Description: Seán Keating PRHA (1889-1977)Burning the KelpOil on board, 57 x 76cm (22½ x 30)Signed, also signed and dated (19)'74Provenance: Purchased from the artist by Mrs Noreen Barrett and thence by descent to the present owner.From the moment Seán Keating first stepped onto the Aran Islands with his friend, Harry Clarke, sometime before World War One, it became a place of personal and political artistic identity for the artist. His habit was to visit Aran in the late summer or early autumn, before his teaching year began at the school of art in Dublin (later the NCA, 1937), where hed spend two weeks or so sketching and painting. Keating also took photographs, and from the early 1930s onwards, cine footage of the islands, which he used to aid the completion of compositions throughout the rest of the year. Always interested in the atmospheric conditions, hed make notes on sketches about the movement of cloud, the colour of the sea, and the effect of the sun on the landscape. Employed on a part time basis at the NCA, and after his retirement, left without a pension, Keatings financial mainstay throughout his career was portraiture, followed closely by paintings of the Aran Island people and their traditional way of life, so his trips to the islands were essential, albeit enjoyable. However, after the death of his wife, May (née Walshe), in 1965, Keating stopped going to the islands. He depended instead on his vast store of successful vignettes from previous paintings, photographs, cine footage, notes on atmospheric conditions, and cut outs from magazines and newspapers to supply the constant demand for paintings of Aran. By the time he came to compose Burning the Kelp in 1973 Keating was eighty four years old and nearing the end of his life. Yet, as encouraged by his mentor, William Orpen so many years before, he worked every day to keep his eyes and hands in practice, and to earn a living. With his idea for the painting in mind, he returned to a successful vignette of an Aran woman burning kelp, first seen in paintings made in the 1940s, and to another of a man of Aran beside his currach, versions of which he had painted in the early 1930s. Although painted so late in his career, it is Keatings attention to the atmospheric conditions, the light, and the calm reflections on the surface of the sea, that draw the eye to the work, and thus, Burning the Kelp represents a lifetime of memories, and of accumulated wisdom about which the artist spoke in 1971:Aran was different. Aran was coherent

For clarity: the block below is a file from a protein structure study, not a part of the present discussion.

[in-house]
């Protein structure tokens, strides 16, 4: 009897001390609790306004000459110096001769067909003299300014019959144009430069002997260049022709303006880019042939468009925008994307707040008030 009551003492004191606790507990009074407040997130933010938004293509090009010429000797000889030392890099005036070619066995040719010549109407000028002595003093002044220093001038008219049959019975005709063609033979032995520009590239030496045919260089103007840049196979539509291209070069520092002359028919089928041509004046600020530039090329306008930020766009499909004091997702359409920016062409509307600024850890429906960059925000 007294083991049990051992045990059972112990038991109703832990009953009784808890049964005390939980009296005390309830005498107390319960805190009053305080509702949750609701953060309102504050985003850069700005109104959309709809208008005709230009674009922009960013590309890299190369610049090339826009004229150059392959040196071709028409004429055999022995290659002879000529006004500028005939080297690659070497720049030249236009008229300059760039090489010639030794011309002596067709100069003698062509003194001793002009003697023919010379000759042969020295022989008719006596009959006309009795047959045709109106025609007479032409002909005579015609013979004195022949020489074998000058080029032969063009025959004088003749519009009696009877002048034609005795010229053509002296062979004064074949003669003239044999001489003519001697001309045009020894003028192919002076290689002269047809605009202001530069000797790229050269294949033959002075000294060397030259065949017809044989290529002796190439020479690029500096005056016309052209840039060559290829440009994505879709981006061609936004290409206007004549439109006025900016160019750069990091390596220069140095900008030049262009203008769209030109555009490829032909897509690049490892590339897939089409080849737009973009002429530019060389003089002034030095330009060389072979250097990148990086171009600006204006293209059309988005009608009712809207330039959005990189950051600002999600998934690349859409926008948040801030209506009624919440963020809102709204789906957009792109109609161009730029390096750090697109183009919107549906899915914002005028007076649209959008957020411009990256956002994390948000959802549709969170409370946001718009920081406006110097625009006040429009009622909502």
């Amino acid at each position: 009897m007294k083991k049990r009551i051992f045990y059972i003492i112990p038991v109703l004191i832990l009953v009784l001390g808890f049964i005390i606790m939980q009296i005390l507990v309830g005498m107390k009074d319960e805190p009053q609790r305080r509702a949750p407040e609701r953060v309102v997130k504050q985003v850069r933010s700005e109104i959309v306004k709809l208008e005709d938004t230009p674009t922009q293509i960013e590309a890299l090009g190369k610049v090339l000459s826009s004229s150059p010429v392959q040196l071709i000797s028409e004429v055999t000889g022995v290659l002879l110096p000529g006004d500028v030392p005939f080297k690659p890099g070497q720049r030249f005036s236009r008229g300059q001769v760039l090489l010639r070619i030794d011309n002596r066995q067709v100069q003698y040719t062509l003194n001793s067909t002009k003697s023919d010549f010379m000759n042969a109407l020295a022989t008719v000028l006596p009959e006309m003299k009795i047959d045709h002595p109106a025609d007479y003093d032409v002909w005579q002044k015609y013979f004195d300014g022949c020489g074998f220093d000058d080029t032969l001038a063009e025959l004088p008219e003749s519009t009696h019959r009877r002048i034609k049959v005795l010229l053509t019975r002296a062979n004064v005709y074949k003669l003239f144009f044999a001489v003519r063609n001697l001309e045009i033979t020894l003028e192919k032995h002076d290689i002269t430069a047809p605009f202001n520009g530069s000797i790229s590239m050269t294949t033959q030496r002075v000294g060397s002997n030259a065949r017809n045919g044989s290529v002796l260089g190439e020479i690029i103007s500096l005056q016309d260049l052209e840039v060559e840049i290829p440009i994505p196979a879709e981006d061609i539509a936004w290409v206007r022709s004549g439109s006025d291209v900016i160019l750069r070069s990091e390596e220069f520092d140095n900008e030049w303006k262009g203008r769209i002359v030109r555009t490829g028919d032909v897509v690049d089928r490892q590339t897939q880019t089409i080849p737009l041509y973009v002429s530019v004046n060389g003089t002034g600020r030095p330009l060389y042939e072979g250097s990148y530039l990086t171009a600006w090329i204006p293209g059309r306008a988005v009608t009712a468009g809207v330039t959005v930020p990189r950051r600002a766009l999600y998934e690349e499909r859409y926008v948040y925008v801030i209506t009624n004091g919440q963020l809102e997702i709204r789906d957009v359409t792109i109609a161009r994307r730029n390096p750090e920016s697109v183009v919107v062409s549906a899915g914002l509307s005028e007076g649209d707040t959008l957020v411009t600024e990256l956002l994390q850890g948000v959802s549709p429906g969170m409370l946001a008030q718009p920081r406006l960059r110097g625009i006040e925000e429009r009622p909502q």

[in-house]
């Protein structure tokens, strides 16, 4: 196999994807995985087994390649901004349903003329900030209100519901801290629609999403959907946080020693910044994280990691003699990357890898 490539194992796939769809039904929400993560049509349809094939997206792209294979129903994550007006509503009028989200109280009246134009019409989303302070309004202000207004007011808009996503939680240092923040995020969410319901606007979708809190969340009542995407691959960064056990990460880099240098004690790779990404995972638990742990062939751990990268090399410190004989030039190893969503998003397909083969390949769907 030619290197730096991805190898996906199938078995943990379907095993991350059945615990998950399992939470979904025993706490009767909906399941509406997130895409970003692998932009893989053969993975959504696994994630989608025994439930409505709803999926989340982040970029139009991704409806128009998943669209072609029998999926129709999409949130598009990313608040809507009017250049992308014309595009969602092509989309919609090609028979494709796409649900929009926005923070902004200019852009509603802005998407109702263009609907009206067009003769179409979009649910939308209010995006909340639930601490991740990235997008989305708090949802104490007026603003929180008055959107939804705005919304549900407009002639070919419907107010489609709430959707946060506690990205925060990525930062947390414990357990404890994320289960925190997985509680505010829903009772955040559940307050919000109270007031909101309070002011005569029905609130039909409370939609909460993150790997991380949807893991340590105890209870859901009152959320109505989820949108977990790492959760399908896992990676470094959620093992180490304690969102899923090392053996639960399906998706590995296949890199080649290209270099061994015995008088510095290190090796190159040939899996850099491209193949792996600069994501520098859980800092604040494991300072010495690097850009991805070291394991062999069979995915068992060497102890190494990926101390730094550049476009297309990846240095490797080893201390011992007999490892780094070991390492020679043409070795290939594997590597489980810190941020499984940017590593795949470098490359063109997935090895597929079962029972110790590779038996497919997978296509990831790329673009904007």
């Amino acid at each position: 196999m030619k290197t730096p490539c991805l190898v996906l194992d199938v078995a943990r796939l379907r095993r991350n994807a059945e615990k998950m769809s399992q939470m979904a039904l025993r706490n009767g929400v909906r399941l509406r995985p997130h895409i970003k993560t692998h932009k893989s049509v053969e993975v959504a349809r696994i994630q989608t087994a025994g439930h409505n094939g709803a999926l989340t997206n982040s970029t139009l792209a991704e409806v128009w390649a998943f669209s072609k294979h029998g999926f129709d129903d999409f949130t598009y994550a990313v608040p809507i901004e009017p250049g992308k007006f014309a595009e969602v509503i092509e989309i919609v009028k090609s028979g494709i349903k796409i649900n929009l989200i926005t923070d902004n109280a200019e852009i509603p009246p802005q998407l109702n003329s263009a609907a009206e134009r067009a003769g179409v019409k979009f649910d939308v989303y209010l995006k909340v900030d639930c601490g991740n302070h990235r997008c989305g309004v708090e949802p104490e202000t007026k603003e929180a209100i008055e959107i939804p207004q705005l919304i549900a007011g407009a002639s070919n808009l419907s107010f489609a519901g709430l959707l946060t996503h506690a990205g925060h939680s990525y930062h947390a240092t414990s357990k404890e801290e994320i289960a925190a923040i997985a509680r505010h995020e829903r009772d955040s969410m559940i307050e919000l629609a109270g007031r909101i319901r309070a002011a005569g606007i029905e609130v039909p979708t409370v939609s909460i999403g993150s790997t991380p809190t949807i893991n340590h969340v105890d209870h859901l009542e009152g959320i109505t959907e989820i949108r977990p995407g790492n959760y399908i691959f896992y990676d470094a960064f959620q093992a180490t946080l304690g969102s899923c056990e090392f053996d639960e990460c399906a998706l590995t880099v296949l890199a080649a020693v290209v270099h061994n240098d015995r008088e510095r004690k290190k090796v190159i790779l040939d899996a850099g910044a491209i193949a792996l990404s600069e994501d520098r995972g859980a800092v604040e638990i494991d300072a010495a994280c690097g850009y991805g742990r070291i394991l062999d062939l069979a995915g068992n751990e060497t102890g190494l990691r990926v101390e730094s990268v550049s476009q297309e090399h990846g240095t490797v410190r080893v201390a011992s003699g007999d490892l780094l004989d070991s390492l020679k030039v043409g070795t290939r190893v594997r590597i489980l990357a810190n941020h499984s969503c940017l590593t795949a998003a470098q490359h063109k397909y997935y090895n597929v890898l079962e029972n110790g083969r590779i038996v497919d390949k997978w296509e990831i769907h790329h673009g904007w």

There was a natural background of quite a different palette
strong clear colours like the wonderful clear light
The hand is as good as ever
always enjoying a new sensation, like this morning, with all that powerful light, I can see things that I couldnt see before
and all the accumulated wisdom behind it
(Seán Keating - a life, RTE Guide, 10 December, 1971, reproduced in Éimear OConnor, Seán Keating in Context: Responses to Culture and Politics in Post-Civil War Ireland (Dublin: Carysfort Press, 2009), p. 173-4).Dr Éimear OConnor HRHAResearch Associate, TRIARC - Irish Art Research Centre, Trinity College DublinAuthor of Seán Keating: Art, Politics and Building the Irish Nation (Kildare: Irish Academic Press, 2013).
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